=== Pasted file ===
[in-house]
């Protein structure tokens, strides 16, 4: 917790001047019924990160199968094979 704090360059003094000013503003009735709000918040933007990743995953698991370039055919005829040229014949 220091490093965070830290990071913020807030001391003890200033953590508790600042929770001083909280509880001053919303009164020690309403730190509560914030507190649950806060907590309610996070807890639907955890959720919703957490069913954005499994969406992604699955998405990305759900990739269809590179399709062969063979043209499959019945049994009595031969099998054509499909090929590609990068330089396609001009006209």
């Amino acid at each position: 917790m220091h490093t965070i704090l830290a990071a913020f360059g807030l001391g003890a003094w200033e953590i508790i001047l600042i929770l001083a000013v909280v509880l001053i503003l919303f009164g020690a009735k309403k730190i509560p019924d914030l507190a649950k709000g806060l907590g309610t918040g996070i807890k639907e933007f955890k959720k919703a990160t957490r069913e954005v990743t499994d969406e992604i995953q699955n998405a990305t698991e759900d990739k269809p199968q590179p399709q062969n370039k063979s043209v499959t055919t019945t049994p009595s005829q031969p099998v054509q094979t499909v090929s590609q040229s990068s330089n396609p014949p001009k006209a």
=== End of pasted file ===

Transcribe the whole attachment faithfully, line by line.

[in-house]
């Protein structure tokens, strides 16, 4: 917790001047019924990160199968094979 704090360059003094000013503003009735709000918040933007990743995953698991370039055919005829040229014949 220091490093965070830290990071913020807030001391003890200033953590508790600042929770001083909280509880001053919303009164020690309403730190509560914030507190649950806060907590309610996070807890639907955890959720919703957490069913954005499994969406992604699955998405990305759900990739269809590179399709062969063979043209499959019945049994009595031969099998054509499909090929590609990068330089396609001009006209």
């Amino acid at each position: 917790m220091h490093t965070i704090l830290a990071a913020f360059g807030l001391g003890a003094w200033e953590i508790i001047l600042i929770l001083a000013v909280v509880l001053i503003l919303f009164g020690a009735k309403k730190i509560p019924d914030l507190a649950k709000g806060l907590g309610t918040g996070i807890k639907e933007f955890k959720k919703a990160t957490r069913e954005v990743t499994d969406e992604i995953q699955n998405a990305t698991e759900d990739k269809p199968q590179p399709q062969n370039k063979s043209v499959t055919t019945t049994p009595s005829q031969p099998v054509q094979t499909v090929s590609q040229s990068s330089n396609p014949p001009k006209a």